I have to say that not having a computer at times was really difficult, but it did force me to work a little harder which in turn showed me how much fun little kids are and reminded me how much I love teaching! It also gave me another opportunity to show Armenians how amazing animals can be. There wasn’t a person who walked by Sophie and I playing that didn’t stop to watch. Everywhere I go with her I hear how good she is and how people want a dog like her. I am happy to say that in the recent days I have seen on two separate occasions how Sophie has affected my community. One day as I was leaving school a group of boys were waiting outside the school gate, with them was a little dog wearing a collar made of leather and with a leather strap attached to it as a leash. They were taking their little dog for a walk!! This is not something that is common here at all, in fact I’m almost positive from all the attention I get, that I am the first person they have ever seen walking a dog around on a leash. A few days after that, as I was walking to school I saw a puppy with a collar on. He seemed to be following an old lady. I stopped to watch as the old lady walked across the street into the hanoot and held the door open for the dog to follow. I stood on the street amazed. After she made her purchases as she was walking out of the store the dog jumped up on to her. I cringed a little expecting to see the dog get kicked, as that is the usual response for this kind of behavior, but instead I saw the little woman bend over and cup the puppies little face. She then reached into her pocket and pulled out a little piece of bread for the pup and they continued on walking home… I don’t know how to express to you how unusual this behavior is for this area. Usually tatiks scold me for petting dogs, as they are seen as dirty. Even when they know Sophie is clean, they tell me I shouldn’t pick her up or I will get sick. While everyone in Spitak treats Sophie with great care and respect, I have never seen them be kind to other dogs, and I have defiantly never seen a situation where they treated their dog like a pet rather than a guard dog meant only to be chained up and bark if someone comes near…. So all in all this has helped me to see that even when I feel that I am not doing enough here in Spitak, the way I live my life does have an impact here. Sometimes it’s very annoying to be watched all the time, and for people to know everything I do, but the other side of that is that sometimes people can learn things that they have not got the opportunity to learn living in such a confined culture. I’ve even had a few people ask me if I will breed Sophie because they want little Sophie puppies of their own!


  1. She is so cute! See, one person at a time and you can change the world. Well you can change some of the Armenians and how they treat their dogs, and the kids will remember too. Missed you at Easter. Lucca put on the doggie booties (you'd really get looks in Armenia if Sophie wore those,lol) and we went to Scott and Alysons. You were very much missed. XXOO love you, your mom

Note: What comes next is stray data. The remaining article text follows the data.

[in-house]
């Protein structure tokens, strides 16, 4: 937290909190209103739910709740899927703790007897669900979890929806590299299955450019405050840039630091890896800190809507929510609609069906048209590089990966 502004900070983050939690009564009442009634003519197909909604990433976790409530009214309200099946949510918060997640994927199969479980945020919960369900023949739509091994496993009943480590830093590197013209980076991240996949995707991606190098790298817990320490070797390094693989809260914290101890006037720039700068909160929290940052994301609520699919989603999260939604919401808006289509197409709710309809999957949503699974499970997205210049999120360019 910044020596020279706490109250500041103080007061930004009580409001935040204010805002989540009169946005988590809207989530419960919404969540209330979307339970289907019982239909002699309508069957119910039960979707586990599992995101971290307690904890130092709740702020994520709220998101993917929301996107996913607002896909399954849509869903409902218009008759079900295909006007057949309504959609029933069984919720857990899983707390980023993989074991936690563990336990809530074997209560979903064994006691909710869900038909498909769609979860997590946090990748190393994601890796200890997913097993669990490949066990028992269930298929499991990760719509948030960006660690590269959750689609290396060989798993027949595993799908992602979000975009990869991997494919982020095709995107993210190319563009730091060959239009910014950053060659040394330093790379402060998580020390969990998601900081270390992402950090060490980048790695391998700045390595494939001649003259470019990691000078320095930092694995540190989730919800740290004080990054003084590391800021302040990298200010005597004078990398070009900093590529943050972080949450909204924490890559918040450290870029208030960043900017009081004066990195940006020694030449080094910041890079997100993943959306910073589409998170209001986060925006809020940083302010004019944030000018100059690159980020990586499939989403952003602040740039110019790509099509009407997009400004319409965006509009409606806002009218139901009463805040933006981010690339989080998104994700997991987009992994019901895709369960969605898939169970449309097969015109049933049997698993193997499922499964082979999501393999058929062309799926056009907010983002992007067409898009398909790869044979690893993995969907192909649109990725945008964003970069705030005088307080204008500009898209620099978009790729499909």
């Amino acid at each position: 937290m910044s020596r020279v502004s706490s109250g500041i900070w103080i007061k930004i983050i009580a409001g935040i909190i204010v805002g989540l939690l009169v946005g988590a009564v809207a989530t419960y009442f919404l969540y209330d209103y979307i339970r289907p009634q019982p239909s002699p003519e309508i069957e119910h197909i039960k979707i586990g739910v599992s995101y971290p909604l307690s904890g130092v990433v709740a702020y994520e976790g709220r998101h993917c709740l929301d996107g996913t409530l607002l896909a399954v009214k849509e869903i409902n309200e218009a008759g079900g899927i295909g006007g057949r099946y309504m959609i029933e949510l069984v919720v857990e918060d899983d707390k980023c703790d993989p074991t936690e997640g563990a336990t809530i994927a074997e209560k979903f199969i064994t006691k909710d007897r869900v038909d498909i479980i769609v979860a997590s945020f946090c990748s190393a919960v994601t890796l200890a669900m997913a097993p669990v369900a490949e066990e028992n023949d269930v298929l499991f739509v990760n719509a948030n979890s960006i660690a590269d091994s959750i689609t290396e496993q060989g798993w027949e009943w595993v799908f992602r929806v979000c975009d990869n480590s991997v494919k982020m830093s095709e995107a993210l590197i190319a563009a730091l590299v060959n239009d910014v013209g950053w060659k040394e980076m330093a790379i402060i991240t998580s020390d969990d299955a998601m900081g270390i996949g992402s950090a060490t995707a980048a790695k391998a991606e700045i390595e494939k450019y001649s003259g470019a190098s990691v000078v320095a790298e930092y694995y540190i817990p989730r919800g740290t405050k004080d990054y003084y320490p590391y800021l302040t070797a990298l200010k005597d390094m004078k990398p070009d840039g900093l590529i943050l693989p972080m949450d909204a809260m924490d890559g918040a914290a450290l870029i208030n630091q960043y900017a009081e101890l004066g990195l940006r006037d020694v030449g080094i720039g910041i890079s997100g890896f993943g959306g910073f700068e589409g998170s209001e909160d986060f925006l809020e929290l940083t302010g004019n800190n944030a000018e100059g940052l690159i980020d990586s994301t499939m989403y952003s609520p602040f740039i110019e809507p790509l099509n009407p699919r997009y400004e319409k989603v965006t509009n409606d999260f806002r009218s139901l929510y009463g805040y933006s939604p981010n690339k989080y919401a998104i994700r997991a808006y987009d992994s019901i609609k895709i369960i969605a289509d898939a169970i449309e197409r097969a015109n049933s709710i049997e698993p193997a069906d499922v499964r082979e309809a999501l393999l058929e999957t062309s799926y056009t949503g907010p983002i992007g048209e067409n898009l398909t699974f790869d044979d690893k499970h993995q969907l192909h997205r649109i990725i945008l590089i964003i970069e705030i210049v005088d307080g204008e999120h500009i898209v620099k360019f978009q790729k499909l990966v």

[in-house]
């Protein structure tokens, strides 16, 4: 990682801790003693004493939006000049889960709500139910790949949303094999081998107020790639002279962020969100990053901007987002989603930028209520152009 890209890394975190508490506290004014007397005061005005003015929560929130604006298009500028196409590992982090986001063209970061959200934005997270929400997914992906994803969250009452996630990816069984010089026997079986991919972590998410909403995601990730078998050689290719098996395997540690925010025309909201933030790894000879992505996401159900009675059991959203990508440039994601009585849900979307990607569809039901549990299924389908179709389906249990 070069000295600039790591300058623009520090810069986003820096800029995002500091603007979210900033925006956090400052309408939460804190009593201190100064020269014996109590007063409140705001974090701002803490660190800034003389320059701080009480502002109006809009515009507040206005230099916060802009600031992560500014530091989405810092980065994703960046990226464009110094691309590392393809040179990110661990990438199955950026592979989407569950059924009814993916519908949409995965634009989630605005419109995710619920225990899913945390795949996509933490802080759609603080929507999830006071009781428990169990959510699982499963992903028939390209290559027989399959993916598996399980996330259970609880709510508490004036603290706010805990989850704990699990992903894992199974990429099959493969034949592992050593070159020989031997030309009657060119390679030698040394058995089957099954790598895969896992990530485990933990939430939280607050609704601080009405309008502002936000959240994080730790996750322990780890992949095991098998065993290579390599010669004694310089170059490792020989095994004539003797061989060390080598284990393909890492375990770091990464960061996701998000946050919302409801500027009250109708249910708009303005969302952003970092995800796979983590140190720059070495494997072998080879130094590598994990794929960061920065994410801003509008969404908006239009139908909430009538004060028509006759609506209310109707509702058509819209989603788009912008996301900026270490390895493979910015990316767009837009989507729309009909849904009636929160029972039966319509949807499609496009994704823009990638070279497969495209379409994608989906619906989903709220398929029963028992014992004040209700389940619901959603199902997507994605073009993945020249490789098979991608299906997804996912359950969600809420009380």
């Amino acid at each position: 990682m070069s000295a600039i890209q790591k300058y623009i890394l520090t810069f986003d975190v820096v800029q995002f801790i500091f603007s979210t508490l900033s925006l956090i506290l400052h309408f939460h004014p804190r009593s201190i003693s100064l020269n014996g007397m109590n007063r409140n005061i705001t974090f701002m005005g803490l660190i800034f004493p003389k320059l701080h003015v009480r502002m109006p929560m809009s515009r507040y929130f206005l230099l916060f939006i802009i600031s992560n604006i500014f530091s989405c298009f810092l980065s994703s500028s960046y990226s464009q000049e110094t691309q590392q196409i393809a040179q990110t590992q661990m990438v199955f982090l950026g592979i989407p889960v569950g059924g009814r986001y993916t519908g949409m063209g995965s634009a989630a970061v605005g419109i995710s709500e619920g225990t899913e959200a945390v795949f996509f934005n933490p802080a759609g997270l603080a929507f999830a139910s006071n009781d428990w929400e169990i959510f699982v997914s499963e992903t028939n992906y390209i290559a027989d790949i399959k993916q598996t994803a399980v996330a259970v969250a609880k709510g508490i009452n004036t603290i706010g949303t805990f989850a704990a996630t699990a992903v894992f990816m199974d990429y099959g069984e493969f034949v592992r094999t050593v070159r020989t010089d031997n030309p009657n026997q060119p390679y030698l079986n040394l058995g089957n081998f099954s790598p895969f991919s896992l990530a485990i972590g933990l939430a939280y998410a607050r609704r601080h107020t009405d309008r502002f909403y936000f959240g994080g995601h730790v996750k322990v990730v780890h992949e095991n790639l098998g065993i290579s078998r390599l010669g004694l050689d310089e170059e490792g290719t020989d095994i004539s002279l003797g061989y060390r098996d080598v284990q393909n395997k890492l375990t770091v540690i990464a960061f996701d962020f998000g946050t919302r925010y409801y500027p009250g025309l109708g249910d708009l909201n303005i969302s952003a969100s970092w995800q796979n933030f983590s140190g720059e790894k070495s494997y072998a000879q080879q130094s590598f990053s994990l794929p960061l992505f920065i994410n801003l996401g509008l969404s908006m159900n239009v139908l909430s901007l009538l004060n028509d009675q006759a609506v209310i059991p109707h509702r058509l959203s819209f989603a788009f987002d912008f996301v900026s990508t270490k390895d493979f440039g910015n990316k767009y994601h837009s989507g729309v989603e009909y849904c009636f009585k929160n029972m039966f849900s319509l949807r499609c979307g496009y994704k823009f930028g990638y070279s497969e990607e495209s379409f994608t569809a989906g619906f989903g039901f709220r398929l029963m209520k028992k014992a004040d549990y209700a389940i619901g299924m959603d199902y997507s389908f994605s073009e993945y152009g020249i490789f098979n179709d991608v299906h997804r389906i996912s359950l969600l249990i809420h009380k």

2. You are a source of change in the world! This Dog Crops business was a much better idea than I thought before! Woof woof:)

  3. Dear Alyssa, My friend came upon your blog (she doesn't even know how she toppled onto it), and forwarded me your piece about your Armenian wedding experience. Being Armenian and living in the diaspora (pretty close to your home I'm in Woodland Hills), I am fascinated when I meet "Odars" either living in Armenia, or those who are so interested in our little country and our rich culture. And so I read your postings from 2011.

    As I am sure you have come to experience (and as I've read a little bit of in your interesting and fun to read blogs), we are a proud people, proud of our history, proud of the fact that we are still here (the only ancient race that still survives in our own lands albeit now much smaller than historic Armenia), proud of our beautiful country and it's beautiful people.

    Your job cannot be easy, it takes special people to go to a foreign country, out of their comfort zone to help others who need help. And I can't even imagine as an Armenian living in Spitak!!! But knowing the culture, I cringe when I read some of the stuff you've written about the "in your face" attitude you've encountered, about everyone trying to marry you/marry you off, people being rude. Though they are my people, and I love them, and I know the hardships they go through and have gone through, I can accept their shortcomings and can accept the fact that just like every culture, ours also has it's good and bad points.

    At times reading your postings, I feel that you get discurraged, that you get very homesick, and that perhaps (with the exception of your kids at school), you don't want to be where you are. But you must know that you are making such progress with these people, and that they will be talking about you long after you are gone, and your kids will be telling their kids about their Amerikatsi English teacher!

    I want everyone who comes in contact with my country and it's people to love us, to see us the way I see us. So that's why I decided to send you this. To tell you that I appreciate what you are doing, to keep it up! That another Armenian doing your job wouldn't be able to make the impact you are making there.

    By chance and circumstance we are a people that's lived through lots of bad times. As the only Christian country surrounded by all Muslim countries, we have been persecuted against many times in our long history. Many times our lands have been taken from us, or given away (Stalin), our people have been massacred (Turkey, 1915) and now, coming out from the the 90 year Soviet oppresive rule, we are a country, trying to find Democrocy and footing and thanks to our strong diaspora and to friends like you, we will be able to do so.

    Keep up the good work!